the valence electron drops from an excited d shell to the 3p shell in the neutral sodium atom.
(e)
Give an expression for the energy change of these transitions in terms of I.E.(nd), and
I.E.(3p) (the ionization energy of the excited sodium atom after the valence electron has
been promoted to the 3p).
(f) (i)
Use the graph to determine I.E.(3p) in J (atom
1
).
(ii) What is the ionization energy of the ground state of sodium in kJ mol
1
?
6

3. This question is about spot cream

The drug tazarotene (sold under the trade names of
Zorac

or Tazorac

) can be prescribed as a cream that


can be applied to the skin to help to treat acne and
certain other skin conditions. It is commonly sold as a
0.05% cream by mass.


(a) The molar mass of tazarotene is 351.46 g mol
1
. Assuming that tazarotene cream has a
density of 0.90 g cm
3
, calculate the concentration of tazarotene in the cream in mol dm
3
.
The synthesis of tazarotene is shown below. Not all of the reaction by-products are shown.
The synthesis begins with the conversion of 2-chloro-5-methylpyridine to Ester B.

(b) Draw the structure of Compound A and Ester B.
The second part of the synthesis begins with thiophenol, which is converted into Compound I
by a number of steps.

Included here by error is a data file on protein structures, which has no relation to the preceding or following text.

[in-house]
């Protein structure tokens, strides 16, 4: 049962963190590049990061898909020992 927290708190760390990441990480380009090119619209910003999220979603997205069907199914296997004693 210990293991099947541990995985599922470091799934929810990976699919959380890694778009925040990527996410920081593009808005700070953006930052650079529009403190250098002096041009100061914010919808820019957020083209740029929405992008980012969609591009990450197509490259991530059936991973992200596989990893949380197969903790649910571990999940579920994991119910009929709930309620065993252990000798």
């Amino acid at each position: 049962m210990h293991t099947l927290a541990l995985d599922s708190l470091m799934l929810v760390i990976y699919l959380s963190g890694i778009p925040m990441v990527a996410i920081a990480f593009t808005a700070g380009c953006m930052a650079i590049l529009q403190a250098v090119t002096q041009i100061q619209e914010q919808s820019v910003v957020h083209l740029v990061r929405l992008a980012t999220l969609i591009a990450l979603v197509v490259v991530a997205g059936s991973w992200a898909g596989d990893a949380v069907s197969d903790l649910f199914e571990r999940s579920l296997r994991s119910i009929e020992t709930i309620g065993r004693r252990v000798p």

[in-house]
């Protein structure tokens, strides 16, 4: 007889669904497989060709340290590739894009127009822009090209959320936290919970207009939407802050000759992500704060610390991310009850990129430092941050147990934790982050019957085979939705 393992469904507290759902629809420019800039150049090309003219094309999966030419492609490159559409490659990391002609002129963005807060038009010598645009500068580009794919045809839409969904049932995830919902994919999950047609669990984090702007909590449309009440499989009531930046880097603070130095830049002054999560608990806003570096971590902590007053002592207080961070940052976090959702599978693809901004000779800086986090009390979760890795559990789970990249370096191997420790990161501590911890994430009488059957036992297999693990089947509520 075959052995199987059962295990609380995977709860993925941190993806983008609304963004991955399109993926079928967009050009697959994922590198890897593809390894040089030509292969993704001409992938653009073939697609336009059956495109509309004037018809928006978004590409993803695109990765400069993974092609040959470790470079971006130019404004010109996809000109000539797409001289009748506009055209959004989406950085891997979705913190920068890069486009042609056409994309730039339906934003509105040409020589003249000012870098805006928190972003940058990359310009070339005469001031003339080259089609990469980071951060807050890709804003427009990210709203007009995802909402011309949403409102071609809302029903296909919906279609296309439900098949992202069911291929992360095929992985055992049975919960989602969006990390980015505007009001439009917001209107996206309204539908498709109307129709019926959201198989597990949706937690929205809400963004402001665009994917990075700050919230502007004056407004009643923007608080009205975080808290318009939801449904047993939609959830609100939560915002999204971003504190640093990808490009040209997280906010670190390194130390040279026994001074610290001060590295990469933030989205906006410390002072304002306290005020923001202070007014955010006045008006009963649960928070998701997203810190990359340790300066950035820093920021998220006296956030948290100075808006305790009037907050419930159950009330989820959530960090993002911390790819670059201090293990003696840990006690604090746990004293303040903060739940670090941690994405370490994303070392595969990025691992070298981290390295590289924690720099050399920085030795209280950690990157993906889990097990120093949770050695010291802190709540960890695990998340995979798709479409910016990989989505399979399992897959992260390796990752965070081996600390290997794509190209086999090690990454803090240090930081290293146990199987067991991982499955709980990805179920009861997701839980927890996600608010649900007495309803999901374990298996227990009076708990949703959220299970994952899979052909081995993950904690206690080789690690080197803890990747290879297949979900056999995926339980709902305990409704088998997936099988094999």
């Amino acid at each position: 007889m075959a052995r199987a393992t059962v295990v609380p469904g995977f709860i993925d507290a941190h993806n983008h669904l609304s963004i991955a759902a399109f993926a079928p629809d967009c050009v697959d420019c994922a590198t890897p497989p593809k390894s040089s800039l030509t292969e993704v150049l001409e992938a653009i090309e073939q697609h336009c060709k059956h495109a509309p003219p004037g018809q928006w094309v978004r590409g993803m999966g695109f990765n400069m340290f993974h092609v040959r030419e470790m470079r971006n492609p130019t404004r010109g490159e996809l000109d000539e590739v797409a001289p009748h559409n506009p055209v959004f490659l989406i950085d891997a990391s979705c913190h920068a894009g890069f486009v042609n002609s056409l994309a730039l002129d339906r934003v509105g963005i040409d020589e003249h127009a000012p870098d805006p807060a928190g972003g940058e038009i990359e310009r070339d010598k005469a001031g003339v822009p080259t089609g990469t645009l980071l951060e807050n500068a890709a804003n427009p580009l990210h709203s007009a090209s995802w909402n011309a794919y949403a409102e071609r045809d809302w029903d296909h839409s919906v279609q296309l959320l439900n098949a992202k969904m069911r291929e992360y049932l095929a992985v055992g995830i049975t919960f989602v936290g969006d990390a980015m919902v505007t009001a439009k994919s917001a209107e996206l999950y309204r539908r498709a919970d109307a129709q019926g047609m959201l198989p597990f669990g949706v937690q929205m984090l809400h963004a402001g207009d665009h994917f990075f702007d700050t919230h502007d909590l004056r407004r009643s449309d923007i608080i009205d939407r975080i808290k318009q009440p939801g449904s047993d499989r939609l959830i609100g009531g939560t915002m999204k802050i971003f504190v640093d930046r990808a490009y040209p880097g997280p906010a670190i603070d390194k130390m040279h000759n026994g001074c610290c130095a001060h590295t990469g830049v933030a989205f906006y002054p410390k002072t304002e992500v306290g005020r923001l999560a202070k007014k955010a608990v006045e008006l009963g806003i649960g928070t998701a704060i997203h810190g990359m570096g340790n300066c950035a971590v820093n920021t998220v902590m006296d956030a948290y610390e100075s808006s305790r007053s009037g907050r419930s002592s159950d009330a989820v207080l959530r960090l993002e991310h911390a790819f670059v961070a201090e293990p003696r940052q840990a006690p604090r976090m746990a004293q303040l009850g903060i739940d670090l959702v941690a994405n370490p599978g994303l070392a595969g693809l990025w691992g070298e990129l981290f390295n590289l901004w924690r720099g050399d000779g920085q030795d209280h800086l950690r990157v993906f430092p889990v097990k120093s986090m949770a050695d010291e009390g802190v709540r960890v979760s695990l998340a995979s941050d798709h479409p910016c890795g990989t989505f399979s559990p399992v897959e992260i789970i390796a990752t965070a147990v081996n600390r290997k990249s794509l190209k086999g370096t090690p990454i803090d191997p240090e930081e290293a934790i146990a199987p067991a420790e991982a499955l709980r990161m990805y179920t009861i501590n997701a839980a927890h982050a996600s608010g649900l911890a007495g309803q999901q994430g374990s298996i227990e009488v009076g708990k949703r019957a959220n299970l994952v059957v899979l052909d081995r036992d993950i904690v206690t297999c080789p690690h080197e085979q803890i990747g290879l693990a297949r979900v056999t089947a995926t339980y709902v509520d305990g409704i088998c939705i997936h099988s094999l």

(c) Draw the structures of Compounds D, E, F and I, and anions C

and G

.
7

(d) How would you classify the reaction of Compound H into Compound I?
Circle one of the following answers in the answer booklet.
Oxidation Reduction Addition Elimination Substitution

Finally, Compound I is treated with a very strong base to form anion J.
Anion J can be reacted with Compound B to form tazarotene.

(e) Suggest a structure for Anion J.
(f) How many signals would you expect to see in the
13
C NMR spectrum of tazarotene?

Tazarotene is actually a pro-drug, meaning it is metabolised to its active form when inside the
body.
The active form has a molar mass of 323.41 g mol
1
and two fewer signals in its
13
C NMR
spectrum than tazarotene.
(g) Suggest a structure for the active form of the drug.

8


4. This question is about bombardier beetles

Bombardier beetles get their name from the defence
mechanism that they have when attacked, whereby
they shoot a hot chemical spray at their attackers. In
their abdomen they have two separate chambers, one
containing an aqueous solution of hydrogen peroxide
and the other an aqueous solution of an organic
compound, denoted here as A.

When the beetle is attacked, fluid from both chambers is squirted into a mixing chamber which
contains enzymes. One of these enzymes, catalase, catalyses the breakdown of hydrogen
peroxide into oxygen and water.
(a) (i) Write a balanced equation for this reaction.
(ii) How would you classify this reaction? Circle one of the following answers in the